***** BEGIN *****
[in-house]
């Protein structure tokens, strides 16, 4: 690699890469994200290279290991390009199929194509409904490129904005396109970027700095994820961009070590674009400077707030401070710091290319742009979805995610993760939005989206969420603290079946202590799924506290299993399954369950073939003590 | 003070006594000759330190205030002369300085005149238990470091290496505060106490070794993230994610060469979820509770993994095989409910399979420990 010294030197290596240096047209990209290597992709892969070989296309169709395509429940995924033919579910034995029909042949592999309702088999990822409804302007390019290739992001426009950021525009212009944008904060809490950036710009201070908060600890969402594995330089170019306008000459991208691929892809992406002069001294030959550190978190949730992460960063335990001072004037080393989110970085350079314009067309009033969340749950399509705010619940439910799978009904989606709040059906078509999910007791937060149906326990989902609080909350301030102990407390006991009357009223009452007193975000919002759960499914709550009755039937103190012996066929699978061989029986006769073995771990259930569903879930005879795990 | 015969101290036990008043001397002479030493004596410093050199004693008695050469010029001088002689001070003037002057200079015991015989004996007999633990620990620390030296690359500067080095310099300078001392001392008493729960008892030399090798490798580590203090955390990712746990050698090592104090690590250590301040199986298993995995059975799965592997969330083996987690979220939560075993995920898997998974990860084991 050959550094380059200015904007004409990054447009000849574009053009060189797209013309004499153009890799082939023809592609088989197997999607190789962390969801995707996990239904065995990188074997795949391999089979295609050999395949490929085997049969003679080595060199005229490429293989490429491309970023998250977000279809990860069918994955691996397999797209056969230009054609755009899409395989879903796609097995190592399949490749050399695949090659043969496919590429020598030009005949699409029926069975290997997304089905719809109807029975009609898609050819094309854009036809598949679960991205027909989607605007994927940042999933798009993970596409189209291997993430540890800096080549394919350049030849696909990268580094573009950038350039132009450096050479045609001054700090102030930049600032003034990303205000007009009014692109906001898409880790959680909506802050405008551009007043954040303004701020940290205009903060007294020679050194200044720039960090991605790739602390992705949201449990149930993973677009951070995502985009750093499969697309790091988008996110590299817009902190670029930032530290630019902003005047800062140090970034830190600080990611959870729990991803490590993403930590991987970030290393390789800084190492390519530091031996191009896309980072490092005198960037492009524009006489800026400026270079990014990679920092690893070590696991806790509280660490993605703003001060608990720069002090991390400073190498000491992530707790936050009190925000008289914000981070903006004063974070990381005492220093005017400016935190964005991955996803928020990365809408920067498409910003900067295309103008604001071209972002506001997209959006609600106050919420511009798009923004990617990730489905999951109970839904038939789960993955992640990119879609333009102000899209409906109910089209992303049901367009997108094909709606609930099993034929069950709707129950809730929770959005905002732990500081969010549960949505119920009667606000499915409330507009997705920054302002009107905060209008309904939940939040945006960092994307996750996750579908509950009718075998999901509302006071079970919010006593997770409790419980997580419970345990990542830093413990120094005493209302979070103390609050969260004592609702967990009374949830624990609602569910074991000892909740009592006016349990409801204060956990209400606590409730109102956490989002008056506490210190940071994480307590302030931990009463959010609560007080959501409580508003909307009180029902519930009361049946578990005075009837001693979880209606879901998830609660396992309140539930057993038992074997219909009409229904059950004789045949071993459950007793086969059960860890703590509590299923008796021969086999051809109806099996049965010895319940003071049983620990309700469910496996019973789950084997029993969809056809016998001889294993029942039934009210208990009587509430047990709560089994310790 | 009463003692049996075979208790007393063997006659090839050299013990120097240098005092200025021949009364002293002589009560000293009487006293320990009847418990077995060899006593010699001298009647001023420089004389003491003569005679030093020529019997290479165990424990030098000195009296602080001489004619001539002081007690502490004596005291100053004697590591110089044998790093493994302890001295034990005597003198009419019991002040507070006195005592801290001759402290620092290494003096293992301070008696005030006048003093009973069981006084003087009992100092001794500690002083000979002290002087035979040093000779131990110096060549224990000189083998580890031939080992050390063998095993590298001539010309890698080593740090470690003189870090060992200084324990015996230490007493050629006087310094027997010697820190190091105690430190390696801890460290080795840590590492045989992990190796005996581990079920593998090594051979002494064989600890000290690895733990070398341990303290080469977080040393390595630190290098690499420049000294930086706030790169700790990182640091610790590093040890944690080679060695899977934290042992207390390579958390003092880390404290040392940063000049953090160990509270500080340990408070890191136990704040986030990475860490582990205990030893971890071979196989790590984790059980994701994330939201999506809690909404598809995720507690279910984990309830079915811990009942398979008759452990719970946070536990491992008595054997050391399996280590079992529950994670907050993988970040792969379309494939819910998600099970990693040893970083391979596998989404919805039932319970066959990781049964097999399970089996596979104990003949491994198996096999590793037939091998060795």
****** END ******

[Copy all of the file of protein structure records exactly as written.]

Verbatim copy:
[in-house]
């Protein structure tokens, strides 16, 4: 690699890469994200290279290991390009199929194509409904490129904005396109970027700095994820961009070590674009400077707030401070710091290319742009979805995610993760939005989206969420603290079946202590799924506290299993399954369950073939003590 | 003070006594000759330190205030002369300085005149238990470091290496505060106490070794993230994610060469979820509770993994095989409910399979420990 010294030197290596240096047209990209290597992709892969070989296309169709395509429940995924033919579910034995029909042949592999309702088999990822409804302007390019290739992001426009950021525009212009944008904060809490950036710009201070908060600890969402594995330089170019306008000459991208691929892809992406002069001294030959550190978190949730992460960063335990001072004037080393989110970085350079314009067309009033969340749950399509705010619940439910799978009904989606709040059906078509999910007791937060149906326990989902609080909350301030102990407390006991009357009223009452007193975000919002759960499914709550009755039937103190012996066929699978061989029986006769073995771990259930569903879930005879795990 | 015969101290036990008043001397002479030493004596410093050199004693008695050469010029001088002689001070003037002057200079015991015989004996007999633990620990620390030296690359500067080095310099300078001392001392008493729960008892030399090798490798580590203090955390990712746990050698090592104090690590250590301040199986298993995995059975799965592997969330083996987690979220939560075993995920898997998974990860084991 050959550094380059200015904007004409990054447009000849574009053009060189797209013309004499153009890799082939023809592609088989197997999607190789962390969801995707996990239904065995990188074997795949391999089979295609050999395949490929085997049969003679080595060199005229490429293989490429491309970023998250977000279809990860069918994955691996397999797209056969230009054609755009899409395989879903796609097995190592399949490749050399695949090659043969496919590429020598030009005949699409029926069975290997997304089905719809109807029975009609898609050819094309854009036809598949679960991205027909989607605007994927940042999933798009993970596409189209291997993430540890800096080549394919350049030849696909990268580094573009950038350039132009450096050479045609001054700090102030930049600032003034990303205000007009009014692109906001898409880790959680909506802050405008551009007043954040303004701020940290205009903060007294020679050194200044720039960090991605790739602390992705949201449990149930993973677009951070995502985009750093499969697309790091988008996110590299817009902190670029930032530290630019902003005047800062140090970034830190600080990611959870729990991803490590993403930590991987970030290393390789800084190492390519530091031996191009896309980072490092005198960037492009524009006489800026400026270079990014990679920092690893070590696991806790509280660490993605703003001060608990720069002090991390400073190498000491992530707790936050009190925000008289914000981070903006004063974070990381005492220093005017400016935190964005991955996803928020990365809408920067498409910003900067295309103008604001071209972002506001997209959006609600106050919420511009798009923004990617990730489905999951109970839904038939789960993955992640990119879609333009102000899209409906109910089209992303049901367009997108094909709606609930099993034929069950709707129950809730929770959005905002732990500081969010549960949505119920009667606000499915409330507009997705920054302002009107905060209008309904939940939040945006960092994307996750996750579908509950009718075998999901509302006071079970919010006593997770409790419980997580419970345990990542830093413990120094005493209302979070103390609050969260004592609702967990009374949830624990609602569910074991000892909740009592006016349990409801204060956990209400606590409730109102956490989002008056506490210190940071994480307590302030931990009463959010609560007080959501409580508003909307009180029902519930009361049946578990005075009837001693979880209606879901998830609660396992309140539930057993038992074997219909009409229904059950004789045949071993459950007793086969059960860890703590509590299923008796021969086999051809109806099996049965010895319940003071049983620990309700469910496996019973789950084997029993969809056809016998001889294993029942039934009210208990009587509430047990709560089994310790 | 009463003692049996075979208790007393063997006659090839050299013990120097240098005092200025021949009364002293002589009560000293009487006293320990009847418990077995060899006593010699001298009647001023420089004389003491003569005679030093020529019997290479165990424990030098000195009296602080001489004619001539002081007690502490004596005291100053004697590591110089044998790093493994302890001295034990005597003198009419019991002040507070006195005592801290001759402290620092290494003096293992301070008696005030006048003093009973069981006084003087009992100092001794500690002083000979002290002087035979040093000779131990110096060549224990000189083998580890031939080992050390063998095993590298001539010309890698080593740090470690003189870090060992200084324990015996230490007493050629006087310094027997010697820190190091105690430190390696801890460290080795840590590492045989992990190796005996581990079920593998090594051979002494064989600890000290690895733990070398341990303290080469977080040393390595630190290098690499420049000294930086706030790169700790990182640091610790590093040890944690080679060695899977934290042992207390390579958390003092880390404290040392940063000049953090160990509270500080340990408070890191136990704040986030990475860490582990205990030893971890071979196989790590984790059980994701994330939201999506809690909404598809995720507690279910984990309830079915811990009942398979008759452990719970946070536990491992008595054997050391399996280590079992529950994670907050993988970040792969379309494939819910998600099970990693040893970083391979596998989404919805039932319970066959990781049964097999399970089996596979104990003949491994198996096999590793037939091998060795």